$tepfamily Finance$: Money & $tuff-- Part 4
By Carri Taylor
In Part 2 of this Series, we mentioned at the end of the article that we went to an attorney before we got married and established an “Ante-nuptial Agreement” which put us on an 8-year track of merging finances. Here’s the history and hopefully you will see the principles represented by our story.
Our first Christmas together was before our Wedding, so we made a “deal” to go modest and save our money. Gordon cut down a large branch of a tree at my dad’s home. We bought a $6 can of white paint and sprayed it. I decorated it with my white lights, crystal & mirrored ornaments. It was beautiful and what a savings!
While we were Christmas shopping I saw a gorgeous white robe and pointed out my favorite expensive fragrance to Gordon. My parents had a little model train under their Christmas tree that I loved and was fascinated by. I bought him a modest present in keeping with our “deal.” To this day, neither of us remembers what it was.
Guess what I got? The robe, the fragrance, and a model train…..everything I wanted. I was supposed to be happy, right? Yet I was feeling uncomfortable. So I had to ask myself, What’s this all about? Then it hit me. We had made a “deal.” If we weren’t going to be getting married, buy me whatever you want. Your finances won’t impact mine. But since we were going to be getting married, this would impact me. To Gordon, he was being a “nice guy.” Nice guys buy things for people and keep them happy.
Another thing to add is our financial “styles.” Before becoming a Marriage Family Therapist, Gordon spent 32 years in a school district– teacher, coach, counselor and retired as a District Administrator. As he says, “You don’t get rich, but you don’t starve to death either. I knew that I was going to get a paycheck, so I kept moving on in a secure fashion.”
I, on the other hand, have been an entrepreneur my entire working life. I’ve lived up, I’ve lived down. This was the pattern in my first marriage. As a business owner, I made sure everybody got paid. And sometimes I was paid from what was left over. Spending a decade in the film industry, I paid the investors, my staff, and film crew before myself.
I initiated a conversation with Gordon regarding the “deal,” our “styles” of financial management and differing histories. I told him I didn’t know if I could proceed with our marriage if this is how he kept deals. I had too much financial insecurity in my past.
Gordon says, “That put me in the position of having to make a choice. Was I going to get defensive and protect myself from what I knew was going on inside? Or was I going to face it and acknowledge that I had—key point—violated our agreement?”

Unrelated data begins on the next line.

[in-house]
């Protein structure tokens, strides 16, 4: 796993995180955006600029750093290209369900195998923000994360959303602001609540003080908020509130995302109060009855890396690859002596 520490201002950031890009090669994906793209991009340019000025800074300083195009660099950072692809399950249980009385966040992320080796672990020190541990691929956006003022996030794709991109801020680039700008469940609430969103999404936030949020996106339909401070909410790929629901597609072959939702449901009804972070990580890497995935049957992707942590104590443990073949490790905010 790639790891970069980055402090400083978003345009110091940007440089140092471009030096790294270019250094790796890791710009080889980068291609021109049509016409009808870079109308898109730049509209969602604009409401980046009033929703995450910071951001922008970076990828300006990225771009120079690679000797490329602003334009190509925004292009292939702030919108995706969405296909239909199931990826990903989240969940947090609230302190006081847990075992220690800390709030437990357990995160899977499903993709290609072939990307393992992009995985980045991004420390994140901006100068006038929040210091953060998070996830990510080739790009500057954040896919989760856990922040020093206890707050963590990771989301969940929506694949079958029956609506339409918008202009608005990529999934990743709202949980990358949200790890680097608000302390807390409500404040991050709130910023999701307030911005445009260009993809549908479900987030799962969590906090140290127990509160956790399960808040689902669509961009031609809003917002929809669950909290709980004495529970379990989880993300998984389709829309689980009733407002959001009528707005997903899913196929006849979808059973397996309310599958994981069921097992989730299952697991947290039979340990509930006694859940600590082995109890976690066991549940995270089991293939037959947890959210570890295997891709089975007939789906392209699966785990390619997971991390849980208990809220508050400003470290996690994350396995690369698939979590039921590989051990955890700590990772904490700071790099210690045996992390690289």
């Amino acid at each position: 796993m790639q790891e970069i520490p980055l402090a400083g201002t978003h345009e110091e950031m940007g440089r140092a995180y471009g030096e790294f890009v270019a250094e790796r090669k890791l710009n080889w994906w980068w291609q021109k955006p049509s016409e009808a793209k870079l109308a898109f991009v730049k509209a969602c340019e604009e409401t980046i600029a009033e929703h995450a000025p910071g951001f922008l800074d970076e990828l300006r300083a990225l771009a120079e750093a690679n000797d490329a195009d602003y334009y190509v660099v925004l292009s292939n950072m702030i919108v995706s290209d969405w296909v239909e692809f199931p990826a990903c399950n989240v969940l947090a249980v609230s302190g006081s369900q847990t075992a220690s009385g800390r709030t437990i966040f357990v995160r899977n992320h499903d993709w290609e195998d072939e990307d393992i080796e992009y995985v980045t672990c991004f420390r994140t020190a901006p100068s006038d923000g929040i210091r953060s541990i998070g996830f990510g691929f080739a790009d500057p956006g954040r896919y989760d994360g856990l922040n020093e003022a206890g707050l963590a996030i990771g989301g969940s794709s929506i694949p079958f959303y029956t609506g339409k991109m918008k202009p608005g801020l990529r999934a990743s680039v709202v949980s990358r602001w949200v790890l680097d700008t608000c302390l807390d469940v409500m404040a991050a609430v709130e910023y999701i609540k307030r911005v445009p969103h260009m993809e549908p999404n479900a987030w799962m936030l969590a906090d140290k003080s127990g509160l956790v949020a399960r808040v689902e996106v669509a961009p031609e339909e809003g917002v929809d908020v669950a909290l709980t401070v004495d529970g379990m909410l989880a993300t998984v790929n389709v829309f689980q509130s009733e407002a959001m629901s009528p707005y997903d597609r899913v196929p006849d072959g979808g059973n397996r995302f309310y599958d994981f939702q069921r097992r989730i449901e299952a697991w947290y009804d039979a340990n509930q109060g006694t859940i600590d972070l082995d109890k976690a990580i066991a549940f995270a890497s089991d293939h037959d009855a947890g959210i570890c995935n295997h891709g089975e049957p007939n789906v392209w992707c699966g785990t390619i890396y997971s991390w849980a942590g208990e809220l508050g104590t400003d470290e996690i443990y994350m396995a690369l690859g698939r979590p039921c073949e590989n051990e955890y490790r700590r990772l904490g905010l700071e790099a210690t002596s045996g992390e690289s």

That’s when we decided to engage an attorney and tackle the tough discussions which included full disclosure of our tangible assets and debts as well as address the intangibles of control, styles and begin a trust-building process before we got married.
Another milestone was buying an “ours” home. After our marriage, Gordon moved into my condo that I shared with my 14 year old daughter. His intention was to keep her stable. After Gordon’s divorce, he had stayed in the family home for 8 more years to finish raising his three teenage sons. Now they were getting out on their own so he sold his home and most of his “stuff.”
Fifteen months into our marriage we were in a position to move. I believed this to be a great new stepfamily project.
The three of us picked the city, the development, the model, the carpeting, the window coverings, the tile…and even
the lot! Yet when moving day came, Gordon and my daughter got the “grumps.” Most everything being moved in was my
“stuff.” I overheard Gordon say to somebody, “I wish I’d kept some of my stuff so I’d have something to move in here.”
Then my daughter said, “This isn’t mine. This is yours and Gordon’s. I don’t belong here at all.” I thought, Where did that come from?
Joe and Ana Lopez describe their experience like this: Joe said, “After we got married, I moved into Ana’s condominium, where she was living with her three daughters. Over four months later, we moved to a nearby city to an “ours” home. It was a bigger house. Each of the girls had their own bedroom. But they took it as a loss.”
Ana says, “It was a new start for us. But we didn’t realize what a hard time they were going to go through; losing their friends, changing schools, and moving so far away. So what was a gain for us was a loss for them.” There are many “no-win” situations that come up in stepfamily living.
Gordon and I came up with an agreement that we would do a “walk through” and determine what things of mine he wanted to go or stay. He was gracious and I did have bargaining power. We came up with a plan for how we would replace “my” stuff with “ours”. The fascinating thing about this to me was; we were married for fifteen months before we moved, and yet, it’s like our marriage began when we created an “ours.”
The last major item that has helped us is our “Gripe Agreement.” Whether we are making a financial decision or one of major consequence in any other area; if one of us is clearly uncomfortable with proceeding, the answer is “no.” If one is not necessarily uncomfortable, but less enthusiastic than the other and we decide to proceed; the less enthusiastic partner gives up “Gripe Rights” and we are in this together. If for some reason the decision doesn’t work out as expected, there will be no “I told you so….I really didn’t want to do this anyway” talk. This has helped both of us to take personal responsibility for our actions, be accountable to one another and build trust.
Our encouragement to you is to make a PLAN. Whether you are married yet or not, this will free up energy for relational development throughout your stepsystem.
Copyright 2005. Opportunities Unlimited. All rights ReservedMoney & Stuff -- Part 1
Money & Stuff -- Part 2
Money & Stuff -- Part 3